Faced With Perilous Decline, Golf Adapts To Survive And Attract New Players

August 13, 2014
Hillmoor-Sign

“Every macro-indicator that we’ve been looking at for the past 20 years — rounds played, number of minorities playing, women coming into the game — all of these things that we tracked says that there’s less people playing. Young people entering the game after high school, 18- to 30-year-olds, are down 35 percent in the last 10 years. So I don’t like where the game looks like it’s going.”

The quote above is attributed to Mark King, former president of golf company TaylorMade and new president of Adidas North America (TaylorMade’s parent company). King was recently featured on HBO’s “Real Sports” as part of a story documenting golf’s rapid and depressing decline. When was the last time you heard an executive speak so openly pessimistic about the very industry in which he/she does business?

Mark Twain once said, “Golf is a good walk spoiled.” Trouble is, the current generation of would-be golfers can’t even enjoy a good walk, much less one spent plodding through trees and tall grass trying to find a little white ball. This may be why reports of golf’s demise — to put a twist on the old Twainism — are no exaggeration at all:

  • In July, ESPN’s Darren Rovell reported that Dick’s Sporting Goods fired all the PGA professionals that it employed in the golf sections of more than 560 stores.
  • During its second quarter, Adidas reported an 18 percent decline in its golf business, including sales of TaylorMade clubs and balls.
  • This past weekend at the 2014 PGA Championship, the game’s most recognizable star, Tiger Woods, missed his second cut in the past four tournaments. Tiger once went seven years and 142 tournaments without missing a cut and/or showing signs of fallibility. Also, American families used to routinely gather at the table to enjoy dinner together.

It saddens me that golf is in such a bad way right now, but as someone who’s played the game since age 11, I totally get it. Weekends are too damn short to spend five-and-a-half hours at the local muni for $45 with nothing but a farmer’s tan and bug bites to show for it. Pair that with more kids specializing in a single sport at a younger age, and it’s hard to expect golf to ever re-attain its past popularity.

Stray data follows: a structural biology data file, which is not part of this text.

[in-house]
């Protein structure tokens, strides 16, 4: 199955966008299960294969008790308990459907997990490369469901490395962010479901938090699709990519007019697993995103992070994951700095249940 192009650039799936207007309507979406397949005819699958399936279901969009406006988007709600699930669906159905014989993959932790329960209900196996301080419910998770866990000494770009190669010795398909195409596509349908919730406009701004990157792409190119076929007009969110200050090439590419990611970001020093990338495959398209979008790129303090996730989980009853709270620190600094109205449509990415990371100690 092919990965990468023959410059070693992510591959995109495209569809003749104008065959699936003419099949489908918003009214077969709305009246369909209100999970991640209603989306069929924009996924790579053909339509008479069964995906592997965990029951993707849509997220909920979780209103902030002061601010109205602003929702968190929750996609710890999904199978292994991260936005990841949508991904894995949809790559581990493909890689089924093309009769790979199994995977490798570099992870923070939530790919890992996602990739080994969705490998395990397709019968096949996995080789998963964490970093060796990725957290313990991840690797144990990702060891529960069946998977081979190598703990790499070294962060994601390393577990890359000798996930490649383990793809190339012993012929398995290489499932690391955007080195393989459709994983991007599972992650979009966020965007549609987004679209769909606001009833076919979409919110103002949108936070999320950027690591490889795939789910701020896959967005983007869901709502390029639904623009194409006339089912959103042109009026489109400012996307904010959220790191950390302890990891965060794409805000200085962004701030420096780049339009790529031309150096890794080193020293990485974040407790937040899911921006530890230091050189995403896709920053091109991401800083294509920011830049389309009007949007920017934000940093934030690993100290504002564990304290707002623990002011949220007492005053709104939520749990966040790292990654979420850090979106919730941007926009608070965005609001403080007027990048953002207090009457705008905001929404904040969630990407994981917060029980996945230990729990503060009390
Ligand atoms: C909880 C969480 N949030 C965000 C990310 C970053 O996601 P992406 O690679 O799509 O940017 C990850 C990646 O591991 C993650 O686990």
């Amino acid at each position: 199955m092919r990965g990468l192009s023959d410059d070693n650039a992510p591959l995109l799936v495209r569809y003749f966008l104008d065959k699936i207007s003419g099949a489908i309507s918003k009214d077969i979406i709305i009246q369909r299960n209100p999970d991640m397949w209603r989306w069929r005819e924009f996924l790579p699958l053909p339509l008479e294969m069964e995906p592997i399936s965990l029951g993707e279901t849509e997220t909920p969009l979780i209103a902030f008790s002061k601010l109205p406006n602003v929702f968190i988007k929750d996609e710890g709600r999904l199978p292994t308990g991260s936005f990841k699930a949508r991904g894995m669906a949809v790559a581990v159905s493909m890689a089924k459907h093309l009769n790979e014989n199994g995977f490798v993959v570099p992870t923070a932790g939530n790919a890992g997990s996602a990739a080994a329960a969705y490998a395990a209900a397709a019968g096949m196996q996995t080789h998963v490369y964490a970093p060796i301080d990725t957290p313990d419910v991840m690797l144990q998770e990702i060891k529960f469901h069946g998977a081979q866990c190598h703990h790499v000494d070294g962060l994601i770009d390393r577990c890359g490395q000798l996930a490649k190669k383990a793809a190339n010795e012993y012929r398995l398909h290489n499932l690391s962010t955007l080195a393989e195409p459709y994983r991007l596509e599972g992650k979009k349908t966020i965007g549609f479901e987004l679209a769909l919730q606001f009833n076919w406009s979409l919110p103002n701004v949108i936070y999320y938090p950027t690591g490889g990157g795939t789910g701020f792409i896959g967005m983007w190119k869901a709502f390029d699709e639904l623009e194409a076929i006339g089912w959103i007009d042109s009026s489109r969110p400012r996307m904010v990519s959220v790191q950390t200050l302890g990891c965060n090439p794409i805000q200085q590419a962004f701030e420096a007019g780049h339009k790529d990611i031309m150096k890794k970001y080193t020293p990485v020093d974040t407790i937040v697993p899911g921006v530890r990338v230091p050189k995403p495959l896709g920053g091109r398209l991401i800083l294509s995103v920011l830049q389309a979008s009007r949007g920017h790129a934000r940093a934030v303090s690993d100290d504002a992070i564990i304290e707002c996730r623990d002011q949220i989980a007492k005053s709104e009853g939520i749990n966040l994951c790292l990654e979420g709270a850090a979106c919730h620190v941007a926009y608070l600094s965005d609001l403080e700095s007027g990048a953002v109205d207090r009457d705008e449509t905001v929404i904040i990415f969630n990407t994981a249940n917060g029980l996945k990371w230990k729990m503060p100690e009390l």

But here’s the good news: Golf will be the first to admit it has a problem. In fact, titans of the game like Jack Nicklaus are the first to embrace the new forms in which the game is attracting new players. It just so happens newcomers aren’t playing golf as we knew it.

Some are playing foot golf — a variation that swaps out clubs and dimpled balls in favor of foot and soccer balls. As many as half-a-dozen golf courses in the Twin Cities alone now offer foot golf.

For those hung up on the obstacle of finding a tiny hole after several fruitless putts, there is Hack Golf, which offers a 15-inch hole. That’s three times the size of a regulation golf hole — a freaking canyon by comparison.

Another alternative is Topgolf, which takes the traditional driving range experience and turns it into a gonzo game of skee-ball. Score is kept via digital scoreboard based on how close a player can hit their ball to a flagstick. Think: bowling alley meets nightclub meets driving range meets arcade meets OH MY GOD THIS IS BRILLIANT AND I WISH I OWNED THE TOPGOLF FRANCHISE AND I KNOW EXACTLY WHAT I’M DOING FOR MY 30TH BIRTHDAY PARTY.

As a longtime golfer and a traditionalist of sorts, am I sad golf has come to this? Myriad sideshow versions of itself? Not in the least. I’m actually quite impressed at how the sport and its torchbearers — long too stubborn and elitist — have responded by willfully evolving golf into several unique forms to become more appealing to the masses. Rebranding the game wouldn’t save it. Changing the game itself? Pretty forward-thinking for one of the world’s oldest sports.